'Perfect little family' reunited after critically ill seven-month old Portsmouth baby makes 'miracle' recovery from Covid pneumonitis and returns home

RELIEVED Portsmouth parents feel ‘truly blessed’ as their seven-month-old baby was finally able to return home following a ‘miracle’ recovery from Covid, despite being told he had a 50 per cent chance of survival.

Friday, 11th March 2022, 4:55 am

Little Hudson Doyle contracted Covid pneumonitis and had to be put on life support to recover his depleting oxygen levels.

Doctors gave the tot a 50 per cent chance to live, with his grandma, Claire Allen, saying ‘his life is hanging in the balance’.

His parents, Mariah Allen and Liam Doyle, stayed by his side at Southampton paediatric intensive care unit (PICU), at Southampton General Hospital – all while the uncertainty of their son’s condition petrified them.

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After weeks on life support, Baby Hudson has made a 'miracle' recovery and has returned home to his home in Hilsea. Pictured L to R: Seven-month-old Hudson Doyle, alongside two-year-old sister Pixie.

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Thankfully, after weeks of successful intensive care and treatment, tiny Hudson returned to his Hilsea home in February.

Ms Allen described the recovery as a ‘miracle’ and those treating him as ‘superheroes’.

She told The News: ‘After what has been the most traumatising and emotionally exhausting few months, we can’t believe we finally have our sweet boy back home and in our arms again.

Baby Hudson contracted Covid pneumonitis, and had to be put on an extracorporeal membrane oxygenation life support machine (ECMO). The appliance pumped blood and oxygen around his body.

‘Over the last few months we’ve had to witness things and have conversations that are way beyond every parent's worst nightmare.

‘In the beginning, we were told “I can’t promise you we can save his life” and “he is in a critical condition and this is our last option to try and save him”.

‘We never thought we would be walking out of that hospital and bringing our little boy home again.

‘But because of the incredible PICU superheroes, who worked tirelessly day and night to save his life, our perfect little family is back together again.

Thanks to the donations from the people of Portsmouth, Mariah Allen and Liam Doyle could stay by their son's side while he recovered in hospital. Picture: Mariah Allen.

‘It’s a miracle.’

Hudson Doyle, his parents, and two-year-old sister Pixie, originally caught Covid on New Year’s Eve.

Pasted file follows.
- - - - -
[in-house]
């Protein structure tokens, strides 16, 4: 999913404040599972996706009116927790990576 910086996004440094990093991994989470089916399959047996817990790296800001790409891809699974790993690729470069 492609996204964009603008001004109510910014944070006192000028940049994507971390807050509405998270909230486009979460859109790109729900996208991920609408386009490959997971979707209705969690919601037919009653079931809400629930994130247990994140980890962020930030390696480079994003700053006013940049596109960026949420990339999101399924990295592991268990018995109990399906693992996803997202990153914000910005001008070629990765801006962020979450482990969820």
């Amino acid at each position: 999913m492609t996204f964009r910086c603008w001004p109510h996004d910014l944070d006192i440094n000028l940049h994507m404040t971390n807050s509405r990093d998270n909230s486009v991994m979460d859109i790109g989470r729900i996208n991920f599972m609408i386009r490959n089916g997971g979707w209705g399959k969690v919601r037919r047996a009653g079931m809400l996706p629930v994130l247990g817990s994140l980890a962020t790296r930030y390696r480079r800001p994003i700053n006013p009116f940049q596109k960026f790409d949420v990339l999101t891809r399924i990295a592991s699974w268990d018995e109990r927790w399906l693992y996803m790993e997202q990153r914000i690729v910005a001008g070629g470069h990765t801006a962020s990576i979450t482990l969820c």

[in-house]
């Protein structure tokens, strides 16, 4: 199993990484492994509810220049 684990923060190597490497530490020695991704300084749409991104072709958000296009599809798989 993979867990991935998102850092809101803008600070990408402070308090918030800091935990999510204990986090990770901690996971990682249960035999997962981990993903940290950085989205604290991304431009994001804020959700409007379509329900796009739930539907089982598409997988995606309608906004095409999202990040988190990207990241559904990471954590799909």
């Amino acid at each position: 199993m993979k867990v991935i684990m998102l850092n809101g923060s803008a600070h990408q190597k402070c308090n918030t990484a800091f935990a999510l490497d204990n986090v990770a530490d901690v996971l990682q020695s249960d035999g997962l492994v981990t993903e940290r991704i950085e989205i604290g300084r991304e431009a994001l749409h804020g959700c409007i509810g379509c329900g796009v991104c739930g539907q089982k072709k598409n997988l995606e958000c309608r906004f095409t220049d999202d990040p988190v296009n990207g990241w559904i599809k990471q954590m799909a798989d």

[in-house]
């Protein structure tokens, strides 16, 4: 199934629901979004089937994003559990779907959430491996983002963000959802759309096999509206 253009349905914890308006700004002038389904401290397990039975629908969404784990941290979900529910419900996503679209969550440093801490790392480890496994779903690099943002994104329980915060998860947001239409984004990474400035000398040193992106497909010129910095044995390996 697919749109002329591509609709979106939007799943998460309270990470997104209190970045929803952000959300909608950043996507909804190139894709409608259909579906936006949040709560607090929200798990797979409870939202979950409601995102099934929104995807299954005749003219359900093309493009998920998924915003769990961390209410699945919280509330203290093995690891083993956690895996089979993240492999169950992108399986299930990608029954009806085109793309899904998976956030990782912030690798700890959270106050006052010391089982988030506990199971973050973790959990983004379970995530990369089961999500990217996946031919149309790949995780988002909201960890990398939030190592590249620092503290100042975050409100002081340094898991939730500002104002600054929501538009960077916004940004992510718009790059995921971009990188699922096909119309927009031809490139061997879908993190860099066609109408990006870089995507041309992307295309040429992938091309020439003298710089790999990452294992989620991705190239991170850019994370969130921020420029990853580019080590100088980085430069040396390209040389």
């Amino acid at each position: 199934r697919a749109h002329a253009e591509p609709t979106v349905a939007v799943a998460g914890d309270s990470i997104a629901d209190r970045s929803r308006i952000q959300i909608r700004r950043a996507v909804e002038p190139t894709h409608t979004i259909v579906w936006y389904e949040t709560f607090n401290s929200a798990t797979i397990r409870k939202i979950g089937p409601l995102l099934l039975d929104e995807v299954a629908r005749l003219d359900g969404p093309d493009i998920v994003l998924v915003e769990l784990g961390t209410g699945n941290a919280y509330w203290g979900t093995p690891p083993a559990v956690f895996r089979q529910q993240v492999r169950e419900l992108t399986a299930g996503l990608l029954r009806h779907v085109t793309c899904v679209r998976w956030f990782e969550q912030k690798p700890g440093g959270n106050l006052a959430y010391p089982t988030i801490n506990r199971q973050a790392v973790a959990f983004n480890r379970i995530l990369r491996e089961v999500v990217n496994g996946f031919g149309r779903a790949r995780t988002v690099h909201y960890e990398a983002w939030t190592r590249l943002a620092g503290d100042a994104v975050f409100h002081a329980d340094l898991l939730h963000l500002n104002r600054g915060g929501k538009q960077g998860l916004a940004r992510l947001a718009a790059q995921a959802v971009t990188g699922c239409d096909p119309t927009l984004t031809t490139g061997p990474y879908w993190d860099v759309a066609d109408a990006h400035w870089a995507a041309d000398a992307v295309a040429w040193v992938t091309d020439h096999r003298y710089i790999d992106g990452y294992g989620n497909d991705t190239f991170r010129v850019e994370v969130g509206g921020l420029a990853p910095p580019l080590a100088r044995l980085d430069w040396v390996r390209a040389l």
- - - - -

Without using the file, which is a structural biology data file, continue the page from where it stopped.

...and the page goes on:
On January 1, tiny Hudson had to be sedated and put on a ventilator – being transferred to intensive care the day after.

After an initial recovery, his symptoms worsened, so had to return to hospital five days later.

His condition was so extreme that he was placed on an extracorporeal membrane oxygenation life support machine (ECMO) – which pumped blood and oxygen round his system.

Ms Allen said Hudson came off the machine after two weeks, then was placed in a coma and on a ventilator.

He later was woken up and moved to intensive care, before spending two more weeks on the children’s ward.

In total, Hudson spent roughly five to six weeks in hospital – three of them on life support.

Despite the miracle baby surviving Covid, he still has a long road to recovery ahead of him.

Ms Allen said: ‘He will now need a lifetime of specialist follow up as a result of everything his little body went through.

‘This includes the extremely invasive, top-tier form of life support that he was on, but this is all a small price to pay.

‘He is alive and we truly feel blessed.’

Ms Allen explained the family still have to make precautions to protect Hudson, and ‘doesn’t want anyone to go near him’.

They are keeping him in a social bubble, even away from family members.

The stay-at-home mum added: ‘We haven’t let anyone see him yet, because we’re so traumatised, and absolutely petrified of him getting ill.

‘Even if he catches a cold at the minute, it’s going to absolutely floor him.

‘He may look better on the outside, but his lungs are gonna take so long to repair themselves.’

Donations to the family flooded in from generous Portsmouth residents during the ordeal.

Most of the money went towards living costs, as Mr Doyle had to take time away from his welding job.

More than £8,000 was raised while Hudson’s parents stayed by his side and lived at Ronald McDonald House.

Ms Allen was stunned by the support.

She said: ‘We just wanted to say the biggest thank you to Portsmouth for all the support and prayers we received during this incredibly traumatic time.

‘We were so overwhelmed by everyone’s donations, well wishes, and genuine concerns for our family.

‘You have restored our faith in humanity and we are so proud to be a part of this city.’

After paying their bills, Ms Allen said most of the remaining funds has gone towards a new ECMO machine at the hospital – as it it not funded by the NHS.

The Hilsea resident said her little boy ‘wouldn’t be with us today’ without the dedicated staff at the PICU and the appliance.

She said: ‘Unless you are physically in that room and you witness first-hand what really goes on in intensive care, you will never comprehend just how much they do.

‘Their care is second to none, and they are the reason our little family is back together again.

‘Nothing we could ever say or do could possibly thank them enough, they are worth all of the stars in the universe a thousand times over.’

‘We feel it is very heart-warming to know that the money we donated may give another family out there even the slightest chance of getting the happy ending that we did.’

A message from the Editor, Mark Waldron

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